Mass protests against high energy prices underway in Leipzig - Reports
A local newspaper reports that some 2,000 people have gathered at Augustusplatz in Leipzig city center to protest against the German government's high prices and social policy.
Mass protests against high energy prices kicked off Monday in Leipzig, with the Left party and Alternative for Germany (AfD) being among the organizers, as per local media.
As of 17:44 GMT, some 2,000 people have already gathered at Augustusplatz in Leipzig city center to protest against the German government's high prices and social policy, the Leipziger Volksnachrichten newspaper said.
"Since there is no bulky relief package, there will be strong protests on the streets. We are starting today in Leipzig and last week, we already had a demonstration in Frankfurt on the Oder, and we will have one in Erfurt on Sunday. There will be many other demonstrations in whole Germany. And these 'hot protests', I hope, will keep the pressure on the German government," co-leader of the Left party, Martin Schirdewan, said.
Alternative for Germany party also announced demonstrations in Leipzig, calling on the government to cease the sanctions war that has been causing a sharp increase in prices.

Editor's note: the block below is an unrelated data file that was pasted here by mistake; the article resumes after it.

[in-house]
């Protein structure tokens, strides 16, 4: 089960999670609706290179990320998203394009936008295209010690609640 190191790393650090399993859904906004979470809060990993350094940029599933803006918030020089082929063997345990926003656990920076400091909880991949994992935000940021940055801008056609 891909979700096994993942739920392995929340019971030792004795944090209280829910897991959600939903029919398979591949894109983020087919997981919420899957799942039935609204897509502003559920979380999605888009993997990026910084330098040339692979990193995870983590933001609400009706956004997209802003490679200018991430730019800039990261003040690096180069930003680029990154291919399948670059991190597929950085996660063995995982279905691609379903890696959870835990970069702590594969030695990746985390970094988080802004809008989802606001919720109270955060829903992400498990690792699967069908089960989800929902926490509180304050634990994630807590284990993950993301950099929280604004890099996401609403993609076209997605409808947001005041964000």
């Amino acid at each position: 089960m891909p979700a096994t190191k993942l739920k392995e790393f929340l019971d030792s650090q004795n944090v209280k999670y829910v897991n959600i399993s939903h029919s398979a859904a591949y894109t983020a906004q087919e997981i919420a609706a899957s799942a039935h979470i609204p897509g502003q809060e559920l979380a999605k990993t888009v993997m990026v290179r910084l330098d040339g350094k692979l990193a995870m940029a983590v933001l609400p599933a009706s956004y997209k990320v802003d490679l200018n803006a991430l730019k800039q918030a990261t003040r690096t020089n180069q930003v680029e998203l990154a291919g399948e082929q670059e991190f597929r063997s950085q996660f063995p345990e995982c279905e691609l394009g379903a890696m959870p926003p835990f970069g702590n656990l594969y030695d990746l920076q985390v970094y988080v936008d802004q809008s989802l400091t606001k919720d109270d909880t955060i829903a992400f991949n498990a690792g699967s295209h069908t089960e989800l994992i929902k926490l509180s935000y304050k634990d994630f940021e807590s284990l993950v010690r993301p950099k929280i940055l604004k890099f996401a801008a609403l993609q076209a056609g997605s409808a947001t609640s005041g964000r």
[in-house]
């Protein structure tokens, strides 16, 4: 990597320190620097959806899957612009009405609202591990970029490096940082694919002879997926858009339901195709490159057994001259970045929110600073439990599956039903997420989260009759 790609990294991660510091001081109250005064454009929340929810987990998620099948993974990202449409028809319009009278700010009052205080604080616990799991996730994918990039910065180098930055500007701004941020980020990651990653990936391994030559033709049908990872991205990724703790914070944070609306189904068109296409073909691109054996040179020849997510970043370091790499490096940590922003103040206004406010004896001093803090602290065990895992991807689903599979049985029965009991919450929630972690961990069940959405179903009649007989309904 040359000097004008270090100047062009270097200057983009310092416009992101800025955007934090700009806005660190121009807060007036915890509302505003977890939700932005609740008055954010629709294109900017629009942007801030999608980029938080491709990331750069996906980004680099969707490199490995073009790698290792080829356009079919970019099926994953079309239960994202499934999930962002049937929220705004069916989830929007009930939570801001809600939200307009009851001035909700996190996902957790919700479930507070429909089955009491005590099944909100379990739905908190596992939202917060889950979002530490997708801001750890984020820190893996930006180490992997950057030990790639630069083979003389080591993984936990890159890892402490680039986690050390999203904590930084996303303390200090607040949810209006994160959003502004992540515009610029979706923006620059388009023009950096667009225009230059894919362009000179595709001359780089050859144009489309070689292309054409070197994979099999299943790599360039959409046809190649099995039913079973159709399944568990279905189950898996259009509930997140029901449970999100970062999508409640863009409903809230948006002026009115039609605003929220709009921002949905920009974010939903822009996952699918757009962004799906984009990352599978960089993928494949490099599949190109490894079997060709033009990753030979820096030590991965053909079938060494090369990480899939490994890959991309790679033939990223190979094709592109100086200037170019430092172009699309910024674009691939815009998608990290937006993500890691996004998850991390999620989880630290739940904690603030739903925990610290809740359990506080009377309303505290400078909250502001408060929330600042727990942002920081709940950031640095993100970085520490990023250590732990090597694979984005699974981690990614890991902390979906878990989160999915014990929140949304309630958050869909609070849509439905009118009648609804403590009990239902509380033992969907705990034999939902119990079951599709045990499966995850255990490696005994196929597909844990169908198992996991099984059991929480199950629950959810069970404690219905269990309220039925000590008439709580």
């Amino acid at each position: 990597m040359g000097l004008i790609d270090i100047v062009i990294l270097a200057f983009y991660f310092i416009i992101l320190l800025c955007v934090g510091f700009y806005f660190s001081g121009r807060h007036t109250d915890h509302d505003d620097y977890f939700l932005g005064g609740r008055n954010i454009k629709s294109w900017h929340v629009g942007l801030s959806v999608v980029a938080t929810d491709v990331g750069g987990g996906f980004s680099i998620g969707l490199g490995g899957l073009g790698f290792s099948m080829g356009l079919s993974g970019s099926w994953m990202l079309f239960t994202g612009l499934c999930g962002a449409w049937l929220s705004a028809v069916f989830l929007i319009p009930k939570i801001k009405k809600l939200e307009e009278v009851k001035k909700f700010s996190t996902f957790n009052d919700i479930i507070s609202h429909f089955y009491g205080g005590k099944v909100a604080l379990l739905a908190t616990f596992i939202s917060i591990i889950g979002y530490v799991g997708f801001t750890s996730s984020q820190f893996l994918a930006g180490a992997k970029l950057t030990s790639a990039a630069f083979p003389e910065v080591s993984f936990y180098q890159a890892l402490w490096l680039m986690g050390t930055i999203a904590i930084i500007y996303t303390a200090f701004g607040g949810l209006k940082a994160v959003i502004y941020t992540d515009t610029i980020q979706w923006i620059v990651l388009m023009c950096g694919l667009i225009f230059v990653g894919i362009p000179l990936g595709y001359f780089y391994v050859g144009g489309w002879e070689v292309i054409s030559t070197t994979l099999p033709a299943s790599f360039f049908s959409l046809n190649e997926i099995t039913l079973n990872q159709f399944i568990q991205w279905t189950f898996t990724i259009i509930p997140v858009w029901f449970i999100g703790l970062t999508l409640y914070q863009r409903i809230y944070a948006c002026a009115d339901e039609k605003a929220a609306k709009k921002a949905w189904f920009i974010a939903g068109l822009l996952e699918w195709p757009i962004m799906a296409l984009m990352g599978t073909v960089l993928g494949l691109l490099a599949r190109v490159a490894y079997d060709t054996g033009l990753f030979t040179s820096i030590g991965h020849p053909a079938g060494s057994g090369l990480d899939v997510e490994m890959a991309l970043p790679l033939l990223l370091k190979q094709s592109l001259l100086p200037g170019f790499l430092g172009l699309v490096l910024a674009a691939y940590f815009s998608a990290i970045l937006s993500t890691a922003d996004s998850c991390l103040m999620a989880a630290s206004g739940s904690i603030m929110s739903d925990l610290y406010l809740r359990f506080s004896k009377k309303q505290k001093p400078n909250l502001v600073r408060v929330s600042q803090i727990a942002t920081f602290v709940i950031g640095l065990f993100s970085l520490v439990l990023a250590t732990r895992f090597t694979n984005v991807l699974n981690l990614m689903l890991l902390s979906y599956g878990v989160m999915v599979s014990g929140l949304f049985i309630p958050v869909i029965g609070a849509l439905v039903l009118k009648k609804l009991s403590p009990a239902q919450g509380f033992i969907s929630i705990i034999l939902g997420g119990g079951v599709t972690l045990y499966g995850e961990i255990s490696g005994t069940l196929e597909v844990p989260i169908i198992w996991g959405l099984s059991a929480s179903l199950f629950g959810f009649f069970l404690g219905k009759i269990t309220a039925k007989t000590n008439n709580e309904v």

Read: Experts: price cap on Russian oil to further aggravate energy crisis
Last week, the German government agreed on a relief package worth $64.7 billion relief package, which includes continued cheaper public transport and tax breaks for energy-reliant companies, as they have been affected the most by the biggest surge in prices. The opposition sharply criticized the measures provided for in the package, calling them insufficient.
According to the Federal Statistical Office, Germany's inflation rose to almost 8% in August after declining slightly in the months of June and July.
13 EU nations have either ceased getting Russian gas entirely or are only receiving a portion of it due to the temporary blockage of the Nord Stream pipeline 1, according to TASS.
This is the third relief package by the German government this year. The two previous ones included a gasoline rebate that expired at the end of August, the €9 transportation ticket, and an energy price flat payment to workers.